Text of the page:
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Input Text from Console
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Chapter 9

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While the print methods of System.out are simple and convenient to use, a shortcoming often cited by new Java users has been the lack of a comparabe set of text input methods. Fortunately, J2SE 5.0 comes with the new Scanner class that we discuss it in the next section. Here we examine the standard text input techniques available with Java 1.4 and earlier.

System.in offers only the very limited capabilities of an InputStream. You can, for example, read in a single byte, which returns as an int value, or a byte array. You must cast each byte obtained from the keyboard to a char type. For example:

try {
int tmp = System.in.read ();
  char c = (char) tmp;
catch (IOException e) {}

Here a byte value is read and returned as the first byte in an int value. This value is then converted to a char value. This assumes that the byte corresponds to an 8-bit encoded character, such as an ASCII character. As for most Java I/O operations, you must enclose the read() method in a try-catch block to catch any possible IOException that might be thrown.

To read a string of characters the above code segment should go inside a loop, as in

String strInput = "";
while (true) {
  try {
    int tmp = System.in.read ();
    if (tmp == -1) break;
    char c = (char) tmp;
strInput = strInput + c;
  catch (IOException e) {}
System.out.println ("Echo = " + strInput);

The return of a -1 value indicates the end of the input. Since the byte that is read goes into the first 8 bits of a 32-bit int value, a genuine data value can never set the sign bit.

We see that System.in is obviously an inelegant and inefficient way to carry out routine text input. We therefore normally wrap this input stream with classes that provide more powerful methods.

As discussed an earlier section,, the buffer wrapper classes provide for efficient transmission of stream bytes. In addition, they typically add various useful methods. In the BufferedReaderApp example, we wrap System.in with the InputStreamReader and then wrap this instance with BufferedReader.

We take advantage of the readLine() method in BufferedReader and obtain a whole line of input all at once rather than looping over reads of one character at a time. This technique also removes the need for type conversion from int to char.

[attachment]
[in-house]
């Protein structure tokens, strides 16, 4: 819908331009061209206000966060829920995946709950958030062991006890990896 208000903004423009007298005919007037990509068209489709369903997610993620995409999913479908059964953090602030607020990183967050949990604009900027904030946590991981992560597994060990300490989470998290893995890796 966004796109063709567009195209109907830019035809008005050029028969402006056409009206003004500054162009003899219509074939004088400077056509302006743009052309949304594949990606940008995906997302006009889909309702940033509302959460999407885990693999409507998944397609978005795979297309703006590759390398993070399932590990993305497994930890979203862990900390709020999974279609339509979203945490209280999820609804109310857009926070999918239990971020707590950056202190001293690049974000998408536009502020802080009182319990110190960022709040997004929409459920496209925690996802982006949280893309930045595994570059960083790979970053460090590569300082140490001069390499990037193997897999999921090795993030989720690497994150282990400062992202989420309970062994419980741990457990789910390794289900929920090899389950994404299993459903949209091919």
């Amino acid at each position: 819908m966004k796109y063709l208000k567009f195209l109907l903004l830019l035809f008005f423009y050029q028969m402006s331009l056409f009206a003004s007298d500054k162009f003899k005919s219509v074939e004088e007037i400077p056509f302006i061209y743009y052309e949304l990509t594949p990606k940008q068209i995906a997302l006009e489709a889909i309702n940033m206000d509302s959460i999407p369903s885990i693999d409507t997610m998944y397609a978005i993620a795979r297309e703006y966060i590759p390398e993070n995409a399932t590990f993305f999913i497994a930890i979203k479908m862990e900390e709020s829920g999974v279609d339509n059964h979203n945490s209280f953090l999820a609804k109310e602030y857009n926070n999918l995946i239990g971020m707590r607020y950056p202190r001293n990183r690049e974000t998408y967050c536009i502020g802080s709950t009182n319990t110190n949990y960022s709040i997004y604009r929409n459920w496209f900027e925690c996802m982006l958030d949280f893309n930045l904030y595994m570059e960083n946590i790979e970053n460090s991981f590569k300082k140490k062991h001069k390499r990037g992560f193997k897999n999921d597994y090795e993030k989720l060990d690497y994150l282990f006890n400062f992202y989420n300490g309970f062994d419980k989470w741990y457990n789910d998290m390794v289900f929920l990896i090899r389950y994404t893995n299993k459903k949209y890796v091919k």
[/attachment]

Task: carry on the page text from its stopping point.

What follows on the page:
import java.io.*;
  * Demonstrate the BufferedReader class for wrapping a
  * reader object and providing the readLine () method.
public class BufferedReaderApp
  public static void main (String arg[]) {

    // System.in std input stream already opened by default.
    // Wrap in a new reader stream to obtain 16 bit capability.
    InputStreamReader reader = new InputStreamReader (System.in);

    // Wrap the reader with a buffered reader.
    BufferedReader buf_in = new BufferedReader (reader);

    // Wrap in a new writer stream to obtain 16 bit capability.
    OutputStreamWriter writer = new OutputStreamWriter (System.out);

    // PrintWriter wrapper
    PrintWriter print_writer = new PrintWriter (writer, true);

    String str = "q";
    try {
      // Read a whole line a time. Check the string for
      // the "quit" input to jump from the loop.
      do {
        // Read text from keyboard
        str = buf_in.readLine ();

        // Echo the text back to console.
        print_writer.println ("echo " + str);

      } while (!str.toLowerCase ().equals ("q")  );
    catch  (IOException e) {
        System.out.println ("IO exception = " + e );
  } // main

} // class BufferedReaderApp


A session with BufferedReaderApp could go as follows:

My input from the keyboard
echo My input from the keyboard
More of my input
echo More of my input
echo q

To obtain numerical values from the keyboard requires reading the values as strings and then converting them to primitive types. For example, the following snippet reads in an integer value as a string and then converts it to an int value.

InputStreamReader reader = new InputStreamReader (System.in);
BufferedReader buf_reader = new BufferedReader (reader);
try {
  String s = buf_reader.readLine (); // read the number as a string
  // Trim the whitespace before parsing.
  tmp = Integer.parseInt (s.trim ()); // Convert string to int
  System.out.println (" echo = " + tmp);
catch (IOException ioe) {
  System.out.println ("IO exception = " + ioe);

Similar code is needed for parsing other numerical input according to the type of values. The text section discusses an easier technique for numerical input using the Scanner class of J2SE 5.0.

References and Web Resources

Latest update: Dec. 9, 2004

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